Defendant held to have arrived at same design independently

United Kingdom
In Pro-Tec Covers Ltd v Specialised Covers Ltd [2011] EWPCC 23 (18 October 2011), Richard Meade QC, sitting in the Patents County Court, has provided a detailed judgment on an unregistered design right infringement dispute. The claimant, Pro-Tec Covers Ltd, had alleged that a competitor, Specialised Covers Ltd, had undertaken "a concerted campaign of copying by at least four people, followed by a concerted campaign of lying about it and covering it up". Although the judge could see why the circumstances of this matter could have given rise to suspicions of copying by Specialised Covers, the evidence led to the opposite conclusion.
Pro-Tec designed and sold covers to protect the front face of caravans from dirt and debris whilst being towed. Historically, towing covers consisted of a single sheet of fabric along with straps which would attach to the awning rail of the caravan. A problem with this historic design was that multiple straps needed to be attached to the awning rail. In 2009 Pro-Tec came up with an improvement. Rather than have multiple straps that had to be attached directly from the towing cover to the awning rail, one could have a separate fabric strip (the 'strap strip') which, in essence, was a fabric-covered pole (with straps) which fitted into the awning rail:

The strap strip would co-operate with the main part of the cover by means of the straps:

This was said to make fitting the towing cover easier.

Specialised Covers also sold caravan covers but, prior to the action, did not deal in towing covers. In January 2010 Specialised Covers started work on designing towing covers. Around the same time, an ex-employee of Pro-Tec (Mr Lord) started working as a salesman for Specialised Covers. Lord was said by Pro-Tec to have experience of their design for the strap strip. When Specialised Covers later produced their own strap strip, Pro-Tec alleged that Lord was specifically hired to facilitate the copying of Pro-Tec’s design and, as such, Specialised Covers’s Strap Strip infringed Pro-Tec’s design.

Specialised Covers denied these allegations, stating that Lord was hired for his sales ability and that it had no need to copy, as it was already skilled in designing caravan covers in general.

Due to the serious nature of the allegation made by Pro-Tec, the judge applied the principle in Re H Minors ([1996]) AC 563 that the seriousness of the allegations was an important factor in assessing the balance of probabilities.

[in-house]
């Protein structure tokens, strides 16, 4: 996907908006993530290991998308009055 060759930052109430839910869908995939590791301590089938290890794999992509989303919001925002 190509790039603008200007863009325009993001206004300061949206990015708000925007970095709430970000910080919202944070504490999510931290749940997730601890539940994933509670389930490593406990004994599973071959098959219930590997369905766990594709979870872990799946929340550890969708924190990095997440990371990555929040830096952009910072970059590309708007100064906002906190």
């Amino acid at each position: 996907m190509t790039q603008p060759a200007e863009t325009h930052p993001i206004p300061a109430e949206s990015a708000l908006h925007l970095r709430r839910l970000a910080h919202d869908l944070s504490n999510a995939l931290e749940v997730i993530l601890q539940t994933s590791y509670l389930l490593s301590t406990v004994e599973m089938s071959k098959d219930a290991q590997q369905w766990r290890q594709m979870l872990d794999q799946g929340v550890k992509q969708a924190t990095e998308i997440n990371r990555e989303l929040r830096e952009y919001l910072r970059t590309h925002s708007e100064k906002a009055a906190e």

On assessing the evidence, the judge found that it was not compelling enough to allow him to accept such an allegation and outlined several ways in which it was flawed:
  • if Specialised Covers wanted to copy Pro-Tec's design, they would have just bought the product instead of going through the trouble of hiring Lord;
  • towing protectors were not big business;
  • Specialised Covers clearly had the skills and experience to capably design their own product;
  • it was unlikely to put the alleged level of copying into an improvement as minor as the strap strip;
  • Specialised Covers had gone through three variant designs to arrive at the strap strip, a process they would not have needed if their original intention was to directly copy Pro-Tec's design; and
  • the evidence did not point to Specialised Covers knowing about Pro-Tec's strap strip when it hired Lord.
Ultimately, the judge found that Specialised Covers conceived of the general idea of a strap strip for the first time independently of Pro-Tec, and that any similarities between Pro-Tec’s and Specialised Covers' product were explained by their having “broadly the same design logic”.

Although not strictly necessary in view of his finding that there was no copying, the judge considered whether any of the features relied on by Pro-Tec were excluded from protection under the 'must fit' or 'method or principle of construction' exclusions in Section 213 of the Copyright, Designs and Patents Act 1988. He found that some were, but not all. 

Notably, the judge found that the case law on the 'must fit' exclusion was “directed primarily, if not exclusively, at interfaces” and, as such, only that part of the strap strip that slotted into the awning rail would have been excluded. The strap strip as a whole was not a 'must fit' feature, as there were a number of ways the cover could be held in place. 

Robert Lundie Smith, McDermott Will & Emery UK LLP, London

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